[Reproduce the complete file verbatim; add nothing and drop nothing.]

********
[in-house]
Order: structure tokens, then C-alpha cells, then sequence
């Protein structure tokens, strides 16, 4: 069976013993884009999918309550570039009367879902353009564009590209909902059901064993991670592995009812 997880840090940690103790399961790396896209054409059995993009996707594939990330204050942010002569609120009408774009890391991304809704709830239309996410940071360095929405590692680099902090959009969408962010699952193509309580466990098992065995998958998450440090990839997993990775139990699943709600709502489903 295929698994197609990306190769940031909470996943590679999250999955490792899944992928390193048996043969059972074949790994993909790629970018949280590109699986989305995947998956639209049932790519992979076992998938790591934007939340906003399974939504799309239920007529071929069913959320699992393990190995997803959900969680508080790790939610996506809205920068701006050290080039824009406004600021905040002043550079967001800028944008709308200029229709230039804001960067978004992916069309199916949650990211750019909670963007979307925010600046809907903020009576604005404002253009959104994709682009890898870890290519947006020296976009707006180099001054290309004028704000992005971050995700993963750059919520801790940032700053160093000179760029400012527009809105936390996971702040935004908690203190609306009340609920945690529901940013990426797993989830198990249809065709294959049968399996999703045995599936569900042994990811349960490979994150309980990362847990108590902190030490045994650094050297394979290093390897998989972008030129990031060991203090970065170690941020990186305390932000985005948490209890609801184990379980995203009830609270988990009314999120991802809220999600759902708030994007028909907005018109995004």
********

[in-house]
Order: structure tokens, then C-alpha cells, then sequence
């Protein structure tokens, strides 16, 4: 069976013993884009999918309550570039009367879902353009564009590209909902059901064993991670592995009812 997880840090940690103790399961790396896209054409059995993009996707594939990330204050942010002569609120009408774009890391991304809704709830239309996410940071360095929405590692680099902090959009969408962010699952193509309580466990098992065995998958998450440090990839997993990775139990699943709600709502489903 295929698994197609990306190769940031909470996943590679999250999955490792899944992928390193048996043969059972074949790994993909790629970018949280590109699986989305995947998956639209049932790519992979076992998938790591934007939340906003399974939504799309239920007529071929069913959320699992393990190995997803959900969680508080790790939610996506809205920068701006050290080039824009406004600021905040002043550079967001800028944008709308200029229709230039804001960067978004992916069309199916949650990211750019909670963007979307925010600046809907903020009576604005404002253009959104994709682009890898870890290519947006020296976009707006180099001054290309004028704000992005971050995700993963750059919520801790940032700053160093000179760029400012527009809105936390996971702040935004908690203190609306009340609920945690529901940013990426797993989830198990249809065709294959049968399996999703045995599936569900042994990811349960490979994150309980990362847990108590902190030490045994650094050297394979290093390897998989972008030129990031060991203090970065170690941020990186305390932000985005948490209890609801184990379980995203009830609270988990009314999120991802809220999600759902708030994007028909907005018109995004």